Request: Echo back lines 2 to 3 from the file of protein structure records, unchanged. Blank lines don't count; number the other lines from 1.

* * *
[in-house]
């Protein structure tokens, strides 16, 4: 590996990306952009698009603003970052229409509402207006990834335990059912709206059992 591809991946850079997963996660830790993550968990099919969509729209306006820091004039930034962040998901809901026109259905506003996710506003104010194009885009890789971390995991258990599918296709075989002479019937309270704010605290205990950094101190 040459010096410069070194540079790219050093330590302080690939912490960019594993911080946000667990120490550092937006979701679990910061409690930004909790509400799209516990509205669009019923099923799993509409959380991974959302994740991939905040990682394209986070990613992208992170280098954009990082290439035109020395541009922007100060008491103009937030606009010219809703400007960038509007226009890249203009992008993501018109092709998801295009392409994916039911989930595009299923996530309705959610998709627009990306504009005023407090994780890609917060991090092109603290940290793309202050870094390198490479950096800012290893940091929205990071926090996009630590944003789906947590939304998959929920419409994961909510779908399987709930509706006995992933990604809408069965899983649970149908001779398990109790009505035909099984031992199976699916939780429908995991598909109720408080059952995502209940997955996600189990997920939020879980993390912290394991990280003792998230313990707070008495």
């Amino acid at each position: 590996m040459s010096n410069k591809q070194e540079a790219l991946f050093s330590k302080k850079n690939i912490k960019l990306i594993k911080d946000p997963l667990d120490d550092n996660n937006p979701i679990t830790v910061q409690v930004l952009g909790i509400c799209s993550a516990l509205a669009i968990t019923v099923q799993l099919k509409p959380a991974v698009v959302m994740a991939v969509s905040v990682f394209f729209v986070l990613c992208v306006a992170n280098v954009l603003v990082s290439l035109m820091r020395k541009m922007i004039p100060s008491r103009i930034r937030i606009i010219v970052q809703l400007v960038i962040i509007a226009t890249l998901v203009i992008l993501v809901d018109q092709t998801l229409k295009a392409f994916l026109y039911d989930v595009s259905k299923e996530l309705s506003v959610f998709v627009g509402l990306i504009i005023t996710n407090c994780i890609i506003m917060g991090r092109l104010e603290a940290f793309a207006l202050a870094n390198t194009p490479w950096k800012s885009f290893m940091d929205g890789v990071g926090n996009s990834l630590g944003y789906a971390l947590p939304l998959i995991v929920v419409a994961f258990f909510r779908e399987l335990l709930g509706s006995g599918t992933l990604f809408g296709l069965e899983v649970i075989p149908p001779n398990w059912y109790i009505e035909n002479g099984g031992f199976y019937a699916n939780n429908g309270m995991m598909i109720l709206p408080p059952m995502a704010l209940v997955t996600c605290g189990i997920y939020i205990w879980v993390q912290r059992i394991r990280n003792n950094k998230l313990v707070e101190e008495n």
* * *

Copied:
């Protein structure tokens, strides 16, 4: 590996990306952009698009603003970052229409509402207006990834335990059912709206059992 591809991946850079997963996660830790993550968990099919969509729209306006820091004039930034962040998901809901026109259905506003996710506003104010194009885009890789971390995991258990599918296709075989002479019937309270704010605290205990950094101190 040459010096410069070194540079790219050093330590302080690939912490960019594993911080946000667990120490550092937006979701679990910061409690930004909790509400799209516990509205669009019923099923799993509409959380991974959302994740991939905040990682394209986070990613992208992170280098954009990082290439035109020395541009922007100060008491103009937030606009010219809703400007960038509007226009890249203009992008993501018109092709998801295009392409994916039911989930595009299923996530309705959610998709627009990306504009005023407090994780890609917060991090092109603290940290793309202050870094390198490479950096800012290893940091929205990071926090996009630590944003789906947590939304998959929920419409994961909510779908399987709930509706006995992933990604809408069965899983649970149908001779398990109790009505035909099984031992199976699916939780429908995991598909109720408080059952995502209940997955996600189990997920939020879980993390912290394991990280003792998230313990707070008495």
């Amino acid at each position: 590996m040459s010096n410069k591809q070194e540079a790219l991946f050093s330590k302080k850079n690939i912490k960019l990306i594993k911080d946000p997963l667990d120490d550092n996660n937006p979701i679990t830790v910061q409690v930004l952009g909790i509400c799209s993550a516990l509205a669009i968990t019923v099923q799993l099919k509409p959380a991974v698009v959302m994740a991939v969509s905040v990682f394209f729209v986070l990613c992208v306006a992170n280098v954009l603003v990082s290439l035109m820091r020395k541009m922007i004039p100060s008491r103009i930034r937030i606009i010219v970052q809703l400007v960038i962040i509007a226009t890249l998901v203009i992008l993501v809901d018109q092709t998801l229409k295009a392409f994916l026109y039911d989930v595009s259905k299923e996530l309705s506003v959610f998709v627009g509402l990306i504009i005023t996710n407090c994780i890609i506003m917060g991090r092109l104010e603290a940290f793309a207006l202050a870094n390198t194009p490479w950096k800012s885009f290893m940091d929205g890789v990071g926090n996009s990834l630590g944003y789906a971390l947590p939304l998959i995991v929920v419409a994961f258990f909510r779908e399987l335990l709930g509706s006995g599918t992933l990604f809408g296709l069965e899983v649970i075989p149908p001779n398990w059912y109790i009505e035909n002479g099984g031992f199976y019937a699916n939780n429908g309270m995991m598909i109720l709206p408080p059952m995502a704010l209940v997955t996600c605290g189990i997920y939020i205990w879980v993390q912290r059992i394991r990280n003792n950094k998230l313990v707070e101190e008495n």